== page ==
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A renaissance for the ‘sense of wonder’?
  1. Martyn Evans,
  2. David Greaves
  1. Centre for Philosophy and Health Care, University of Wales

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    Medical humanities as an aspiration looks both forward and backward, seeking in part the rediscovery of a certain attitude towards medicine, its natural objects/subjects (patients) and its place in the cultural, artistic and scientific order. That attitude is embodied in the idea of a Renaissance Man or Woman embracing an interdisciplinary (even omnidisciplinary) view of the world, a universal gaze which is, on the face of it, no longer available to us in a world of run-away specialisation in knowledge. Consider how one might both celebrate “the beauty of the human form and the nobility of the human spirit” and pursue “an insatiable curiosity for the materiality of the here and now, a Faustian itch to explore . . .”1—a universal gaze which, fused within an individual mind, may seem paradoxical, rather than merely daunting.

    Be that as daunting—or as paradoxical—as it may, we suggest that one source of both moral and intellectual renaissance for the contemporary physician lies in recapturing a sense of wonder at the human body, its place in the natural realm, and its miraculous functioning as the fount, and the medium, of embodied human experience. Such a sense of wonder has epistemological, moral and spiritual dimensions; all are reflected in this issue's first paper, reviewing literary responses to the physical deconstruction (and the attempted demystification) of the human body in medical school dissection.2 The paper's authors, one general practitioner and a teacher and another a medical student, trace the historical erosion of a sense of wonder and respect for the human body in the study of dissection.

    Regrettable in itself, the erosion of that sense of wonder also leads to a sense of the body's mere instrumentality—as it were, its “usefulness” both to the person who is, or was, that body and to those who might make use of the body subsequently. And this engages the medical humanities with a very contemporary moral issue, the large-scale removal and storage of organs from children who have died in British hospitals.3 One might ask: Isn't this exactly what can go wrong when a sense of wonder for the human body is lost?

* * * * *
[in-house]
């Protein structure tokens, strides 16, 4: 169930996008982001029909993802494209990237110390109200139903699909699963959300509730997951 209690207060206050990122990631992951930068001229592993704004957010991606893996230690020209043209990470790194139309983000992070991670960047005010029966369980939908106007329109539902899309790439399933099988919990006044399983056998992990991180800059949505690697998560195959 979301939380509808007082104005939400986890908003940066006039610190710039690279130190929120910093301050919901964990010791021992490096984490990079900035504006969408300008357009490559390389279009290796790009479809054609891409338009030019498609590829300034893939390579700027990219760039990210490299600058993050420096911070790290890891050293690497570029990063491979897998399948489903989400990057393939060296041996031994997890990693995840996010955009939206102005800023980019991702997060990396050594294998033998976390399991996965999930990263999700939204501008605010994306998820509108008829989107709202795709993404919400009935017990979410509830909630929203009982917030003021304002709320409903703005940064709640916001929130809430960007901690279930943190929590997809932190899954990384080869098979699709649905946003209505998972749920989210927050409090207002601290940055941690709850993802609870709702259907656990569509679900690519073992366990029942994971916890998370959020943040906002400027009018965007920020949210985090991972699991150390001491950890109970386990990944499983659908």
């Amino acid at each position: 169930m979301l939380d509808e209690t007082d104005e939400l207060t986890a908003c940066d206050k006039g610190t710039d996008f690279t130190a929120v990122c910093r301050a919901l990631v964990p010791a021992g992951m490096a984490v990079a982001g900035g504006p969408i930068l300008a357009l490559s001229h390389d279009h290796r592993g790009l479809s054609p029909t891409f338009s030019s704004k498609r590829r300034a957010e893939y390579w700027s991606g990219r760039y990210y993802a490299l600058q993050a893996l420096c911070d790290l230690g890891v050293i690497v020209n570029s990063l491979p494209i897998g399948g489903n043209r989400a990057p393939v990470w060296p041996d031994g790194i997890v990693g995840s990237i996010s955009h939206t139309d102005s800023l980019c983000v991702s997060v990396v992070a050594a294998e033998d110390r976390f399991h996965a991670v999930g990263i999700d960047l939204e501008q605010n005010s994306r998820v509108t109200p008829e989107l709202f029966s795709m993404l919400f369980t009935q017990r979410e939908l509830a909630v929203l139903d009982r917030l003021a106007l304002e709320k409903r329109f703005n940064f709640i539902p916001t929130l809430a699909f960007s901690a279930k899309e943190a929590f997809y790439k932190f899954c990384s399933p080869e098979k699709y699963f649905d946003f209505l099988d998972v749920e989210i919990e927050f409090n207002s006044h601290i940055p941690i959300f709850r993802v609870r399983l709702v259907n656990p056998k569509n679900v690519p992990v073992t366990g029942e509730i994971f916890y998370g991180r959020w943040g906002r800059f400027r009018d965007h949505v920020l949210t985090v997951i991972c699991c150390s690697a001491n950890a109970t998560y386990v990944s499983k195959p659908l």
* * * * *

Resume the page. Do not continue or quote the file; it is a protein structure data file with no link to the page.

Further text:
Initially the answer seems to be a simple “yes”. At any rate we need a widened notion of respect in order to interpret the popular upset and outrage concerning these organ removal practices—and the government's projected response (primarily, laws to protect relatives' control over of the bodies their deceased loved ones). But at a deeper level this response seems incomplete, a merely mechanical view of both the problem and its solution: as if the shortcomings concerned merely obtaining permission regarding the use of someone's “property”, and their solution simply required compliance with procedures of institutional practice—the re-ascription of “property rights”, away from hospitals and back to patients or relatives.

    Absent is any change in attitude towards a more communal sense of what it is that clinicians and pathologists are dealing with—the mortal, experiential fabric of human beings. Whatever the motivation of any individual pathologist, the collective practice of pathologists at least attempted to serve our understanding of patients as a whole. This too is a form of respect for the human, albeit at a more general level which is perhaps at odds with the current, almost exclusively individualistic interpretation of “respect”. Even so, whilst the goals of clinical pathology can express a fine sense of wonder at the human frame, the anonymised mass storage of organs seems to defeat any such sense.

    The wider rediscovery of a sense of wonder and celebration of the human form within medicine, alongside the “Faustian itch to explore”, will perhaps help prevent our taking the human body for granted, either individually or collectively. We hope that the medical humanities can play their part in this.